Dryad - The Abyssal Plain review
|Album:||The Abyssal Plain|
|Release date:||January 2023|
03. Brine Pool Aberration
05. Loki’s Castle
07. Pompeii Worm
08. Chimera Monstrosa
09. The Abyssal Plain
10. Black Smoke
11. Raptures Of The Deep
13. Abyssobrotula (A Nagging Thought)
What horrors lurk upon the dismal ocean floor? This question has fascinated the minds of humans for countless generations. After all, isn't it said that despite all our knowledge of the vast galaxies and nebulae in the cosmos, our own oceans hold secrets that we can scarcely imagine? Whether it's the adventures of Jules Verne's Twenty Thousand Leagues Under The Sea or the dreadful cosmic terrors described in H.P. Lovecraft's mythos, artists have for centuries revelled in imaginations of deep-sea worlds home to ancient cultures and fearsome monsters. Lovecraft once said, "The oldest and strongest emotion of mankind is fear, and the oldest and strongest kind of fear is fear of the unknown". Now Dryad aim to address this primal fear of the deep, mysterious sea with their debut album The Abyssal Plain.
With a runtime of barely half an hour, divided into 13 short songs, Dryad choose an approach that is fast, fun, and frankly insane. The crazed, shrieking lead vocals match the grotesque and nightmarish seafloor landscape seen on the cover art – with its smoke-billowing hydrothermal vents, spectral creatures, and a trench gaping like a hungry maw. The lo-fi black metal production and oppressive musicianship can get hard on the ears, and, I admit, it was at first difficult for me to bear. But, in some ways, the listening experience is similar to a dive into an ice-cold lake. After an initial painful sensation, you become aware of the warm blood pulsing in your veins. As you exhale a misty cloud of breath, you listen to the rhythmic beating of your heart – and feel more alive than ever before.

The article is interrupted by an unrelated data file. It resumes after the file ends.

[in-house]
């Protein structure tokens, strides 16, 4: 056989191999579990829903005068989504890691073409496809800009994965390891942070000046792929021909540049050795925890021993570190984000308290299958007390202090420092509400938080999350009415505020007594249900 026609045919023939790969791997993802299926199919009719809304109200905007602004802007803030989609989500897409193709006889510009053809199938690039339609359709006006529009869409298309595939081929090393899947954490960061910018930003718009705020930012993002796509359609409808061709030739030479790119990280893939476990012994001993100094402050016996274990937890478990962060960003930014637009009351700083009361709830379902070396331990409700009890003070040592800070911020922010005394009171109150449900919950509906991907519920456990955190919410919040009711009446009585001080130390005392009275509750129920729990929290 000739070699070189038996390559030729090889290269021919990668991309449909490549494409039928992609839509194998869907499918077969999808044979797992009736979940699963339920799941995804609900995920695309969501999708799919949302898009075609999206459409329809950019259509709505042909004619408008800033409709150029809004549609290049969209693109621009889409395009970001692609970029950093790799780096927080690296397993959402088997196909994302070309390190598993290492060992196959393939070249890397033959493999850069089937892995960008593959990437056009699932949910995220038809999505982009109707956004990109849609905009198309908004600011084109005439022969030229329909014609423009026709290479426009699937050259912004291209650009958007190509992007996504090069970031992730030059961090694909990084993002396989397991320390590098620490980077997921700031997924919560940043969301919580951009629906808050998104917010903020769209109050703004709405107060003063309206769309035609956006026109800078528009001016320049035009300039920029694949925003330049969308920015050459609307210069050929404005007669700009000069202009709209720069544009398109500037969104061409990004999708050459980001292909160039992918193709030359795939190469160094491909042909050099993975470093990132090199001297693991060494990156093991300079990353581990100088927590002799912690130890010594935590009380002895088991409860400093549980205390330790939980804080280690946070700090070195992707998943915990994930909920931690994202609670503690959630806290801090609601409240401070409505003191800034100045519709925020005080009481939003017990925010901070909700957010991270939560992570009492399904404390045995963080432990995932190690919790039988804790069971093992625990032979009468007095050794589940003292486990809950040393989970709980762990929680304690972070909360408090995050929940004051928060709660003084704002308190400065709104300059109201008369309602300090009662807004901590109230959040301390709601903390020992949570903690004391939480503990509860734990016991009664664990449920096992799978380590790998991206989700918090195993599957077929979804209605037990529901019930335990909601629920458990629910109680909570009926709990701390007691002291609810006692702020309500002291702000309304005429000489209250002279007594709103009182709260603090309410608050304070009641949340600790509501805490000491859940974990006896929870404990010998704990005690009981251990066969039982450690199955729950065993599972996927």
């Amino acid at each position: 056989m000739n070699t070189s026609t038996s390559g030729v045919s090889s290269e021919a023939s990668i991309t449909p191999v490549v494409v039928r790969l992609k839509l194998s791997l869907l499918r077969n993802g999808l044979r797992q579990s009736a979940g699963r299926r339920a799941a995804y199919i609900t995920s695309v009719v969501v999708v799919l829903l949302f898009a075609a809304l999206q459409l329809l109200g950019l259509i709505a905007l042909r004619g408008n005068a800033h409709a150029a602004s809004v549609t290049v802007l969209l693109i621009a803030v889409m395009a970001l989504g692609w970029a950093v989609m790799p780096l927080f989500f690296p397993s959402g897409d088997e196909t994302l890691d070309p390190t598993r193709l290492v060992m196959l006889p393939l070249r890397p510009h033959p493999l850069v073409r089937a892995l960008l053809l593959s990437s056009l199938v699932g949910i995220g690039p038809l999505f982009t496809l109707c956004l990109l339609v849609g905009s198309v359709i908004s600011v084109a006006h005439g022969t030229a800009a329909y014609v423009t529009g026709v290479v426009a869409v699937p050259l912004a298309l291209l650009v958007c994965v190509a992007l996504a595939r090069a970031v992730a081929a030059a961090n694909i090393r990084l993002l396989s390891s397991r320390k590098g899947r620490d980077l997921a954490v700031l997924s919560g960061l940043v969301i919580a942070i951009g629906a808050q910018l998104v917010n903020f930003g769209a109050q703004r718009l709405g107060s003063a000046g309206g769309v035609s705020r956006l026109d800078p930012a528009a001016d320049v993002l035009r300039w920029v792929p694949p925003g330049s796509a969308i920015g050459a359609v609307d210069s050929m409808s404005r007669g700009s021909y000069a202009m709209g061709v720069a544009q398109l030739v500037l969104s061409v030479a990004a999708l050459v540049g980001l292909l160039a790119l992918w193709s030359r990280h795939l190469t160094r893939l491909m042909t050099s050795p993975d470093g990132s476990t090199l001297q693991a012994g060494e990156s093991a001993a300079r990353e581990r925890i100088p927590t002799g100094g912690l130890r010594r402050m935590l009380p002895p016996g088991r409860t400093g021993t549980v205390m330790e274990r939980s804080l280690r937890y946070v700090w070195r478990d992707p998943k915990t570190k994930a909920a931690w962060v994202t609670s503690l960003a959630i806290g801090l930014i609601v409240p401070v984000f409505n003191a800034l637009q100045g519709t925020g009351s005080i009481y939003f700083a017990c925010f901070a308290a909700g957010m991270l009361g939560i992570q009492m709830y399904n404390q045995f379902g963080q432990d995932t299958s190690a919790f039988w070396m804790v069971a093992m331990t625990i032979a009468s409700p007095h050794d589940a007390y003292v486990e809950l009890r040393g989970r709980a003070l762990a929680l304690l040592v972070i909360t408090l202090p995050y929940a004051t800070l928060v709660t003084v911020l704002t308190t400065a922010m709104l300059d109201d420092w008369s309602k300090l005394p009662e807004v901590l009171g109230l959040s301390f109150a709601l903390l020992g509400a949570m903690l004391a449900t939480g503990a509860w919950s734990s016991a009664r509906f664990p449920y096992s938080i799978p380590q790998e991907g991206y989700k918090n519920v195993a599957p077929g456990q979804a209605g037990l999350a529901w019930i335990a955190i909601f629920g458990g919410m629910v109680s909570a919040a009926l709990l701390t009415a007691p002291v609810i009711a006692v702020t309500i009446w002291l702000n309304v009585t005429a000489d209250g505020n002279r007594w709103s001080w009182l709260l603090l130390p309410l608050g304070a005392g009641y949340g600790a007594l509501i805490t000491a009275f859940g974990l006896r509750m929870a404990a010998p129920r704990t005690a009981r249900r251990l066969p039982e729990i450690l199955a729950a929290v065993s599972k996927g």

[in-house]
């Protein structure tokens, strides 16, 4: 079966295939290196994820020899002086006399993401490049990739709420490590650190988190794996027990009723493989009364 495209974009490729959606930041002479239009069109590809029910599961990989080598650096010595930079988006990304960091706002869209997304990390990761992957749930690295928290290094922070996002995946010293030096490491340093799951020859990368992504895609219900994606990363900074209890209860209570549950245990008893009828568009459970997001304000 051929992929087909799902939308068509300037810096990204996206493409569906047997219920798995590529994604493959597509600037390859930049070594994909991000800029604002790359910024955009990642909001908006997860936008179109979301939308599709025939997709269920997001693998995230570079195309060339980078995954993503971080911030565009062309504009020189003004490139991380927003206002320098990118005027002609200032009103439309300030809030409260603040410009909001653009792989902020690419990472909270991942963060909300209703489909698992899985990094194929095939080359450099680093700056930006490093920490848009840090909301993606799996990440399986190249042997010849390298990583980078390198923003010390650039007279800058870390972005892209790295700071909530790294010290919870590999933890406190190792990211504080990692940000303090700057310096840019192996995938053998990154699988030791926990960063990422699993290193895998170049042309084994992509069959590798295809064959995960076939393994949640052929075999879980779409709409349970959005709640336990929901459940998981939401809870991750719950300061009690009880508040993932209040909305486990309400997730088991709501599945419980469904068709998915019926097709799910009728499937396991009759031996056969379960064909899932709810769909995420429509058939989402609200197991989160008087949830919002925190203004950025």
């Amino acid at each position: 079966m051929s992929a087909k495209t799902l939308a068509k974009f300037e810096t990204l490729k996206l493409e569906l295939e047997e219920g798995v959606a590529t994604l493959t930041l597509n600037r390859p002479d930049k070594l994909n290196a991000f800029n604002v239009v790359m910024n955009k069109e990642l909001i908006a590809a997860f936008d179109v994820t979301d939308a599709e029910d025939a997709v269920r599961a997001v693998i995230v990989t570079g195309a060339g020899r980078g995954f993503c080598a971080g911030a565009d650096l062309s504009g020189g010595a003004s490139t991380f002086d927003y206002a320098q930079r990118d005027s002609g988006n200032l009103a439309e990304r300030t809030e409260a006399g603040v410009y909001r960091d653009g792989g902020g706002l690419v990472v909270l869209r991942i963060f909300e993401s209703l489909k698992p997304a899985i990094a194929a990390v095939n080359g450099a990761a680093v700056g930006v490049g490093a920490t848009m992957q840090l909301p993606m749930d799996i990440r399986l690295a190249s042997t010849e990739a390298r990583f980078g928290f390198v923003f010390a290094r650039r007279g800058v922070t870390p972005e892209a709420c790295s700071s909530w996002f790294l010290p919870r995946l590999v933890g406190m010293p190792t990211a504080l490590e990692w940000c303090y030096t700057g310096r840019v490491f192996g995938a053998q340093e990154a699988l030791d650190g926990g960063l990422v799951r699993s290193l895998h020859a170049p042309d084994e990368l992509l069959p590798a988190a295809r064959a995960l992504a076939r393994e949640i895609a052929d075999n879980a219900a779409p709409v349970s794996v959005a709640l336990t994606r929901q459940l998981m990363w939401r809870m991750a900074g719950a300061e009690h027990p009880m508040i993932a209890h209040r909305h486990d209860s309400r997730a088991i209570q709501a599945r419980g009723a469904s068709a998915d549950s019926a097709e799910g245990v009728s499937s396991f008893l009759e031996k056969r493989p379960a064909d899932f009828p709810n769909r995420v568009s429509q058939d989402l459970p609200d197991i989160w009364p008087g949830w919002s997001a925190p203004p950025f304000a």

An important element that helps ease the listening experience is the inclusion of synth-heavy, psychedelic instrumentation that provides breaks of relief between the abrasive blackened death metal tracks. Some of the songs also present excerpts of calm, French-accented narration that remind of the famous documentaries of oceanographer Jacques Cousteau, furthermore enriching this aquatic-themed adventure. Mesmerizing piano melodies lull the listener like a hopeful beacon of light floating in the obscure depths. But this serene aura is only a guise, a trap, for the songs quickly transition back to pummeling drum beats and riffs as sharp as the jaws of an anglerfish snapping shut.
In conclusion, The Abyssal Plain demonstrates a good balance of aggressive and dreamy moods. Eerie dungeon-synth tracks like "Hadal" and "Raptures Of The Deep" create an otherworldly ambience, while a combination of rapid-fire yelps and hellish growls in "Loki's Castle" drench the listener in a claustrophobic atmosphere of insanity. Take courage and a deep breath as you sink with Dryad to the bottom of the sea.
||Written on 16.01.2023 by The sign of good music is the ability to both convey and trigger emotion.|
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